Back at his parent club meanwhile, there had been a few massive changes. Carlo Ancelotti had been sacked following a disappointing season for the Blues and the man who had relentlessly pursued Sturridge, was also to leave. Frank Arnesen was one of his primary backers at the club, but the sporting director had decided that the time had come for a new challenge. Roman Abramovich in a typically extravagant fashion had decided to invest his money and belief into Andre Villas Boas. This move benefited Sturridge immensely.
AVB had used Hulk as a wide forward during his days at Porto liked to have a left footed player cutting in and Sturridge seemed tailor made for this role with his penchant for taking shots. Drogba and Torres were still seen as the prime contenders for the centre forward spot. Not one to shy away from taking his chances, Sturridge was exceptional even if occasionally infuriating with his selfish style of play from an unfamiliar position. He managed 11 goals and 3 assists from 28 starts in the Premier League despite making a majority of those under AVB. It would unfortunately be the first and the last time he contributed consistently and tangibly for the club. Roberto Di Matteo took over when the club was in damage control mode and his immediate move was to install more defensive discipline. The move saw Ramires man the right flank, with Sturridge back on the bench as Chelsea began to take their first tentative steps toward winning the Champions League.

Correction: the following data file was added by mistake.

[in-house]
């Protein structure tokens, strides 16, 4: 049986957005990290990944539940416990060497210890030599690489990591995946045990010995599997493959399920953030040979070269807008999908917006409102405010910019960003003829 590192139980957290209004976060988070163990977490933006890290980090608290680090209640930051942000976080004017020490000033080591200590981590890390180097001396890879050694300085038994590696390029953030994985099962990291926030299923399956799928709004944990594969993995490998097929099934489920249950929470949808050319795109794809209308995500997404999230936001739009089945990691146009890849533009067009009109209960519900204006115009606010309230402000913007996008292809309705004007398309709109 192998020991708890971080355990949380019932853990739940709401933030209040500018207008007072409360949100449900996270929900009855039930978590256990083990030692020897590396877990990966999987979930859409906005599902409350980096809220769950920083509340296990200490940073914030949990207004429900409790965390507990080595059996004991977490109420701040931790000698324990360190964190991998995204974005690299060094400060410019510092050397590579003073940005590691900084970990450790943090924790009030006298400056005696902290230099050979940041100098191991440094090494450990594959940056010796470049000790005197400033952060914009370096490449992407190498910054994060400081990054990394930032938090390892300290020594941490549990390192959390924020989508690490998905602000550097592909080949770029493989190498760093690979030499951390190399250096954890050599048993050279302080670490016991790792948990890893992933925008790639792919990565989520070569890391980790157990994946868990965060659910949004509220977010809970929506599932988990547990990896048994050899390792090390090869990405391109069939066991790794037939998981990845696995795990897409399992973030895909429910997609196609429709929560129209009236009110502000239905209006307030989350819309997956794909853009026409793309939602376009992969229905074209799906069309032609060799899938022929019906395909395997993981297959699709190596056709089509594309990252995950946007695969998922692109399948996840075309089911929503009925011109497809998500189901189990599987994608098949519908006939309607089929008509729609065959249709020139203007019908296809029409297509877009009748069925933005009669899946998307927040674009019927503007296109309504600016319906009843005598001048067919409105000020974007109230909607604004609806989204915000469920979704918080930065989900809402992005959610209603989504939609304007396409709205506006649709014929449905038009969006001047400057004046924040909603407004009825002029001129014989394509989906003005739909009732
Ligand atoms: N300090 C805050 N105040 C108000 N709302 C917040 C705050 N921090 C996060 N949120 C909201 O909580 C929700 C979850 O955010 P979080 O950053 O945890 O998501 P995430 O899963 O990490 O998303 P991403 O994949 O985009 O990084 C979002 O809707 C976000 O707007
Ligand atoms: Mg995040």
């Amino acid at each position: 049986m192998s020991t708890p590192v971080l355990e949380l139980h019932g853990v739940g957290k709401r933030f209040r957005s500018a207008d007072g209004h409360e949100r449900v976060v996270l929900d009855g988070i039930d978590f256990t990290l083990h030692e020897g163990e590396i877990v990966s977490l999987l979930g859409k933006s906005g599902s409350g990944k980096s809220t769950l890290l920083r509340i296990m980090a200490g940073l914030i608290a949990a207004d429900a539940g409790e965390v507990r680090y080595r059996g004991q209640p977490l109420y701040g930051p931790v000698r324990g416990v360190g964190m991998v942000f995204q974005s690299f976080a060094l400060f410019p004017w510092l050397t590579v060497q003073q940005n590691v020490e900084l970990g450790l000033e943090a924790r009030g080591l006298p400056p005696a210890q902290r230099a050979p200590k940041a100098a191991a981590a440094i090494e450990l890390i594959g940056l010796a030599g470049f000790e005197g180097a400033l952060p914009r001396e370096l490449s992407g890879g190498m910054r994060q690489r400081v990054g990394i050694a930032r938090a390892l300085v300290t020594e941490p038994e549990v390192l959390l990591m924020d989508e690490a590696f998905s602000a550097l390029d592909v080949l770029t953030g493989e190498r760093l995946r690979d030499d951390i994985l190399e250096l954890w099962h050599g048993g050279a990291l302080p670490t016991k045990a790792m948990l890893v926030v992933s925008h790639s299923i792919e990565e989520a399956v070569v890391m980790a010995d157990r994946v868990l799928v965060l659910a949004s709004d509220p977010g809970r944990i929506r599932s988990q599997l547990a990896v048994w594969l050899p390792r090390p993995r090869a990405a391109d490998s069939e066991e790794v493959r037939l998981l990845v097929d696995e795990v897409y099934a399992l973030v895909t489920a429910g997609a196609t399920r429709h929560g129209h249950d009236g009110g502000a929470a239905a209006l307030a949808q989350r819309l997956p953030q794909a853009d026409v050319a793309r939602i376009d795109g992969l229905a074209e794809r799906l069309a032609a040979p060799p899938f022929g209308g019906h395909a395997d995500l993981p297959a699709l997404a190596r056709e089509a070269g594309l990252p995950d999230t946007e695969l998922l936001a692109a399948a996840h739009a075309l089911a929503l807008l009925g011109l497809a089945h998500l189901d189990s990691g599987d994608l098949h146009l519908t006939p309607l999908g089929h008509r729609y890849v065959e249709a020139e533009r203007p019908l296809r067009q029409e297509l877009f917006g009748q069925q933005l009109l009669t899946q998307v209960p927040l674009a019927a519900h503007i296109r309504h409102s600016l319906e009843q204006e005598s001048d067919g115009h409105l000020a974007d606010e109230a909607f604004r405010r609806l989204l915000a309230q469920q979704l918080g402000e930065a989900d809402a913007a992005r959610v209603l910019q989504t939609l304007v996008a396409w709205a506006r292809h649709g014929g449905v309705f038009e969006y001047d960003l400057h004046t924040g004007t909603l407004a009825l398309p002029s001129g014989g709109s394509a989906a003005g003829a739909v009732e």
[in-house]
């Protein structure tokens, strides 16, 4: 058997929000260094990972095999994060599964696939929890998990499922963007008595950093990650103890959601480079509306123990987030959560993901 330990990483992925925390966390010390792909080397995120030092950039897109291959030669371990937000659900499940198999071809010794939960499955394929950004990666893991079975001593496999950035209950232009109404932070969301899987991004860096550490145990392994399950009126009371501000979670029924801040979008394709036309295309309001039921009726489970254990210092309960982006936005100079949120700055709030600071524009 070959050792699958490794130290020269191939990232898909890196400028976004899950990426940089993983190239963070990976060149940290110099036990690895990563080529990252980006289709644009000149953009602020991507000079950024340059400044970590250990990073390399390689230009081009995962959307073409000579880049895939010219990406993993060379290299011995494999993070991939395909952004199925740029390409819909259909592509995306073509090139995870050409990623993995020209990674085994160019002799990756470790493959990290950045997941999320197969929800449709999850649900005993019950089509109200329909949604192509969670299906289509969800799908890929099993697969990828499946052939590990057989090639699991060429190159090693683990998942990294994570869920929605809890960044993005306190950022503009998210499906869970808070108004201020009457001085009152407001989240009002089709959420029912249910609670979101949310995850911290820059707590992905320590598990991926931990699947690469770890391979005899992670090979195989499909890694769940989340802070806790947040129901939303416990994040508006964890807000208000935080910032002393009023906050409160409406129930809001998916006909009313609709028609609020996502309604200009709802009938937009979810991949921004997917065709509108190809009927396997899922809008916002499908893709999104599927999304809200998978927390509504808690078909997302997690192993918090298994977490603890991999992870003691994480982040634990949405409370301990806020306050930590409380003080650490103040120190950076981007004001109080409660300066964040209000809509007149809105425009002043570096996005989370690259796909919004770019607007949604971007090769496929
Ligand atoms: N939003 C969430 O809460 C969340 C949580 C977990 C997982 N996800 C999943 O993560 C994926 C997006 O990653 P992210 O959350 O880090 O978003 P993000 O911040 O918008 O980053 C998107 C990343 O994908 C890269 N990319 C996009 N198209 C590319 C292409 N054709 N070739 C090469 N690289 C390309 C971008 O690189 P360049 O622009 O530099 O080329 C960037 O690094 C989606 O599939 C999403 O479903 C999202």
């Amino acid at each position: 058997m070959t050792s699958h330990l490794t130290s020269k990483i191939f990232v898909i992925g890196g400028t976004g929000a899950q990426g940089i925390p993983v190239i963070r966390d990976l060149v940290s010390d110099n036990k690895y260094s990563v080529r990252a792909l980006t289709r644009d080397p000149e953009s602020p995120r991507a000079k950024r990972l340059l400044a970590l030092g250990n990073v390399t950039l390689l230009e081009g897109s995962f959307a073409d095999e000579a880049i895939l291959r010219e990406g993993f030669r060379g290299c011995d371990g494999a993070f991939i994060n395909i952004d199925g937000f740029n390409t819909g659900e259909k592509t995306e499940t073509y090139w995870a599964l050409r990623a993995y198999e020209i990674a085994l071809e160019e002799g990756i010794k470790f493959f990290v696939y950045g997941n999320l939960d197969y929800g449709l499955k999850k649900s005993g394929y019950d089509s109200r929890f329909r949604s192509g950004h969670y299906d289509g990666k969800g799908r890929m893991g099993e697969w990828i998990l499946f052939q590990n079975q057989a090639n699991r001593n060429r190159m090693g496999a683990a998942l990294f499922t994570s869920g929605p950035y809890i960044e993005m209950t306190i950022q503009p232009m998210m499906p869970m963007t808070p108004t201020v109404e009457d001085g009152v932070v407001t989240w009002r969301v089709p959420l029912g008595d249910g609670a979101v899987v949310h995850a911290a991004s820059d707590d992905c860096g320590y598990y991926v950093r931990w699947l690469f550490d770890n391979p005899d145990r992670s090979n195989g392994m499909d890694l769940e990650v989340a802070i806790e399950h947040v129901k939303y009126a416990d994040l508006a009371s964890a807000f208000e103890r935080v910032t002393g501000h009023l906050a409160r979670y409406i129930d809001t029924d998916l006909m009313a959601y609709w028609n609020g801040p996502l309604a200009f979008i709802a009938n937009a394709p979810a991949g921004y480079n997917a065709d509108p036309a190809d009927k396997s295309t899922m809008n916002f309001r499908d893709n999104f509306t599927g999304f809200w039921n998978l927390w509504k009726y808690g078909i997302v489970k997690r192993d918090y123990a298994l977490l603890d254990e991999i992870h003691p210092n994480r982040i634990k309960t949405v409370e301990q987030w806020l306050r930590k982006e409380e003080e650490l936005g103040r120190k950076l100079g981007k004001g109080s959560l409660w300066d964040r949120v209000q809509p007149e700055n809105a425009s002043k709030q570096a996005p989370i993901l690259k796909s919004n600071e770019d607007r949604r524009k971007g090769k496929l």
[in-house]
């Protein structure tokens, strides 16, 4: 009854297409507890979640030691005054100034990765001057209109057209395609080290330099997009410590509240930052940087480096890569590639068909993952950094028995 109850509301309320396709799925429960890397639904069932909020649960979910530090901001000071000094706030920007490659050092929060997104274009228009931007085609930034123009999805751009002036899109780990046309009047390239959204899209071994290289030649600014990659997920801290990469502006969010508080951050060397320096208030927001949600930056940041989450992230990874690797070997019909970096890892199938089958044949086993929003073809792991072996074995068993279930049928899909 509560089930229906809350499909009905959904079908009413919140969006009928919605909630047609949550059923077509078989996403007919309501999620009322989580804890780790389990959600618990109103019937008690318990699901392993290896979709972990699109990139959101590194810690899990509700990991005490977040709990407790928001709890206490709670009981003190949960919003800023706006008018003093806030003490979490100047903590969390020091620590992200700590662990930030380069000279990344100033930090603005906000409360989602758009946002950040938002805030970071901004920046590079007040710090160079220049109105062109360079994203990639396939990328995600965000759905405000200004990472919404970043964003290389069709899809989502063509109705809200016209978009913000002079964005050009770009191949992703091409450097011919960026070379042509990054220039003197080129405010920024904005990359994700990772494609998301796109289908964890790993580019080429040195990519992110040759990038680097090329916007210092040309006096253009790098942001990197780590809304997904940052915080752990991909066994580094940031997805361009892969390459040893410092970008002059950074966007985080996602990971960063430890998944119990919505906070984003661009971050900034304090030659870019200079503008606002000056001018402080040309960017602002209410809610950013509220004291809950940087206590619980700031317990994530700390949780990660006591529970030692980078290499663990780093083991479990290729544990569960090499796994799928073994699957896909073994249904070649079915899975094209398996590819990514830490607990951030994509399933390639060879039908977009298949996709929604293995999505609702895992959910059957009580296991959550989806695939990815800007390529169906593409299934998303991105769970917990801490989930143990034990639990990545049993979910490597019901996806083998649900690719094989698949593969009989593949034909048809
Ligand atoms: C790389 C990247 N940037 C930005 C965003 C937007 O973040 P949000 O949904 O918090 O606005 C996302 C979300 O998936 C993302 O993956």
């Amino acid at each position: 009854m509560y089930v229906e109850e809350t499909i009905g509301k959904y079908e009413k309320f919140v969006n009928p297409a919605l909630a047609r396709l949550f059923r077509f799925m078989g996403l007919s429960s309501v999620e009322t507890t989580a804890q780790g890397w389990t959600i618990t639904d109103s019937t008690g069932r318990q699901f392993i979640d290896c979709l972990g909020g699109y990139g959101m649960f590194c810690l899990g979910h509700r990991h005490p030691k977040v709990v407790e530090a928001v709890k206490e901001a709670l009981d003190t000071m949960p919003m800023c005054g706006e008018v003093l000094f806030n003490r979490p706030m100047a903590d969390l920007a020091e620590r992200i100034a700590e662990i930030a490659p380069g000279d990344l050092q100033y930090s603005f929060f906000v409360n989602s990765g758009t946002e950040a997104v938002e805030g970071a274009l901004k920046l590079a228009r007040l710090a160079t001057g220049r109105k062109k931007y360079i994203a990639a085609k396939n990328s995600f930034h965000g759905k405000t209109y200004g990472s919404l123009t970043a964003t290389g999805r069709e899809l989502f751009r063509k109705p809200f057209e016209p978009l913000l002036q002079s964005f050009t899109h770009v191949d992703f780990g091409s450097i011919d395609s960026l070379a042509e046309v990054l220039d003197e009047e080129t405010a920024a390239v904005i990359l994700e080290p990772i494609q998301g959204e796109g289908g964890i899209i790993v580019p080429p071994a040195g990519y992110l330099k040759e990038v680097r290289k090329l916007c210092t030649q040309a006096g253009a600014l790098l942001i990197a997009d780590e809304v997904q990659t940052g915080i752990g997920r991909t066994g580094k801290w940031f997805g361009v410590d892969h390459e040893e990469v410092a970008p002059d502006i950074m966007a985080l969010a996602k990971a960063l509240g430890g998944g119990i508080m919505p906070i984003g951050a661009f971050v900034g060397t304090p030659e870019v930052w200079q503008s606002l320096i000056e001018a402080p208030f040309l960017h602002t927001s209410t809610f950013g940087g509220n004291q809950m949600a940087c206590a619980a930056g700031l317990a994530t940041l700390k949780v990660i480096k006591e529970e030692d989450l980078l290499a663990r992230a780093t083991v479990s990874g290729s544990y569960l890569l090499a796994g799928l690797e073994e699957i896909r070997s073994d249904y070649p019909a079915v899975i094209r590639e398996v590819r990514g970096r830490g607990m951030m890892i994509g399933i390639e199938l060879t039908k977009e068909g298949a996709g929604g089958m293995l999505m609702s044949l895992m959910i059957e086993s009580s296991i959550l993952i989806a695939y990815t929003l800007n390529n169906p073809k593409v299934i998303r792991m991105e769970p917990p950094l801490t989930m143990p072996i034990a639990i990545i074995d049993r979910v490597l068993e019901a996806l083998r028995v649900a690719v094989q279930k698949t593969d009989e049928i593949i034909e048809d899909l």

Opinions are mixed about Sturridge’s stay at Chelsea with some factions hating his style of play while some other factions applaud his confidence and willingness. At the end of the day, Sturridge is very much a player who thrives when he is trusted, he possesses oodles of confidence and does not shy away from receiving the ball, no matter what the situation. His ball hogging attitude and a shocking lack of awareness in seemingly straight forward situations is a massive irritation but when played consistently, he has proven himself more than capable of delivering telling passes, scoring goals and contributing to all round play. His impulse is both a boon and a bane, but time and patience can smooth over the rough edges in his game. Untimely niggling injuries have also been a cause of concern for Daniel Sturridge throughout his career, but the problem isn’t something that cannot be handled.
This season, Chelsea doggedly ensured that Fernando Torres played as many minutes as is possible. The disappointment of seeing their £50m signing struggling to repay on the pitch obviously seems like a very bitter pill to swallow for the Chelsea hierarchy. Sturridge has not managed more than two starts this season despite Torres’ struggles before Benitez came into the equation and that is a telling indication of the fact that Chelsea had all but decided to let Sturridge leave in January. Did Roberto Di Matteo have his hands tied when he was at the club? It is a question that we’ll never have an answer for. End result being, Daniel Sturridge decided to cut ties with the Stamford Bridge club by signing for Liverpool. In hindsight, he perhaps should have moved to a smaller club when he left City. Given Liverpool’s current predicament, Daniel Sturridge fits the bill.
The club might not be at the height of its glory but the atmosphere is less volatile behind the curtains. There is also a tradition of stability at Liverpool which makes it easier for the youngsters. Also, Brendan Rodgers hasn’t shied away from trusting younger players at the club which bodes well for Sturridge, who is comparatively a lot more experienced than Raheem Sterling, Suso or Jonjo Shelvey. Rodgers has also spoken of using Daniel Sturridge down the center and the expected partnership with Luiz Suarez promises to be immensely exciting as both players are quick, tricky and are blessed with imagination in abundance.